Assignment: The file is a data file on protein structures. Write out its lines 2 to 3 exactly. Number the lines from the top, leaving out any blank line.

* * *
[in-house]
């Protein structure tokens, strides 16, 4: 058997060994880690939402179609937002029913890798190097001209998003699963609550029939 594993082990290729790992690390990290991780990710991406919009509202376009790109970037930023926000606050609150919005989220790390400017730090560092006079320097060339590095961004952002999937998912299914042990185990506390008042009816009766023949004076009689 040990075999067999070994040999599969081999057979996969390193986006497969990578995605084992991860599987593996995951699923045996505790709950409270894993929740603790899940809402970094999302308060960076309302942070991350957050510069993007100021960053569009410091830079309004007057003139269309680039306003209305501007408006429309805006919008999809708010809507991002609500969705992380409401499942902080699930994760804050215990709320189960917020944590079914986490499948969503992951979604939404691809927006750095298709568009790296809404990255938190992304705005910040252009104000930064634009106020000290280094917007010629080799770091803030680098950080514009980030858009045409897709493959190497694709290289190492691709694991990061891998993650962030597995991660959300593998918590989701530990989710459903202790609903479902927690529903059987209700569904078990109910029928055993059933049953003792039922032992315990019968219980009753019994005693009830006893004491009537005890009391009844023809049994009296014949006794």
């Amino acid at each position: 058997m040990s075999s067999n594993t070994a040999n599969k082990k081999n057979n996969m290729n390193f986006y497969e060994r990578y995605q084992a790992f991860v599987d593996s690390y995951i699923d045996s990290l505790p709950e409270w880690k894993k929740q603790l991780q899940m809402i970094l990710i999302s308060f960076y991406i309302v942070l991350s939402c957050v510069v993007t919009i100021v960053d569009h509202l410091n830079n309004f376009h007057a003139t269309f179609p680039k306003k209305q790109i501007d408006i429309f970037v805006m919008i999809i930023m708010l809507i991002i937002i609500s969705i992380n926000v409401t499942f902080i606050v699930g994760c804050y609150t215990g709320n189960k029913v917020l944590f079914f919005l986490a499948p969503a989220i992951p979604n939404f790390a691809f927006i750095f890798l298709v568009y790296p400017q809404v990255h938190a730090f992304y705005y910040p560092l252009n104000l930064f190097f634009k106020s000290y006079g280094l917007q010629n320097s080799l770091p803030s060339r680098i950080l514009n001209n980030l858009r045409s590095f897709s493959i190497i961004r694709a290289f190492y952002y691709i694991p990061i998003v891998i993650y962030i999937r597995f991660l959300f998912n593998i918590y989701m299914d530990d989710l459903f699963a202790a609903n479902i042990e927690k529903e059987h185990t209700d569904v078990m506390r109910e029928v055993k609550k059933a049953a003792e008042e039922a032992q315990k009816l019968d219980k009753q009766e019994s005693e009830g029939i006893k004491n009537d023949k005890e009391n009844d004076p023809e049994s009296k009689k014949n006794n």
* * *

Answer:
């Protein structure tokens, strides 16, 4: 058997060994880690939402179609937002029913890798190097001209998003699963609550029939 594993082990290729790992690390990290991780990710991406919009509202376009790109970037930023926000606050609150919005989220790390400017730090560092006079320097060339590095961004952002999937998912299914042990185990506390008042009816009766023949004076009689 040990075999067999070994040999599969081999057979996969390193986006497969990578995605084992991860599987593996995951699923045996505790709950409270894993929740603790899940809402970094999302308060960076309302942070991350957050510069993007100021960053569009410091830079309004007057003139269309680039306003209305501007408006429309805006919008999809708010809507991002609500969705992380409401499942902080699930994760804050215990709320189960917020944590079914986490499948969503992951979604939404691809927006750095298709568009790296809404990255938190992304705005910040252009104000930064634009106020000290280094917007010629080799770091803030680098950080514009980030858009045409897709493959190497694709290289190492691709694991990061891998993650962030597995991660959300593998918590989701530990989710459903202790609903479902927690529903059987209700569904078990109910029928055993059933049953003792039922032992315990019968219980009753019994005693009830006893004491009537005890009391009844023809049994009296014949006794």
């Amino acid at each position: 058997m040990s075999s067999n594993t070994a040999n599969k082990k081999n057979n996969m290729n390193f986006y497969e060994r990578y995605q084992a790992f991860v599987d593996s690390y995951i699923d045996s990290l505790p709950e409270w880690k894993k929740q603790l991780q899940m809402i970094l990710i999302s308060f960076y991406i309302v942070l991350s939402c957050v510069v993007t919009i100021v960053d569009h509202l410091n830079n309004f376009h007057a003139t269309f179609p680039k306003k209305q790109i501007d408006i429309f970037v805006m919008i999809i930023m708010l809507i991002i937002i609500s969705i992380n926000v409401t499942f902080i606050v699930g994760c804050y609150t215990g709320n189960k029913v917020l944590f079914f919005l986490a499948p969503a989220i992951p979604n939404f790390a691809f927006i750095f890798l298709v568009y790296p400017q809404v990255h938190a730090f992304y705005y910040p560092l252009n104000l930064f190097f634009k106020s000290y006079g280094l917007q010629n320097s080799l770091p803030s060339r680098i950080l514009n001209n980030l858009r045409s590095f897709s493959i190497i961004r694709a290289f190492y952002y691709i694991p990061i998003v891998i993650y962030i999937r597995f991660l959300f998912n593998i918590y989701m299914d530990d989710l459903f699963a202790a609903n479902i042990e927690k529903e059987h185990t209700d569904v078990m506390r109910e029928v055993k609550k059933a049953a003792e008042e039922a032992q315990k009816l019968d219980k009753q009766e019994s005693e009830g029939i006893k004491n009537d023949k005890e009391n009844d004076p023809e049994s009296k009689k014949n006794n």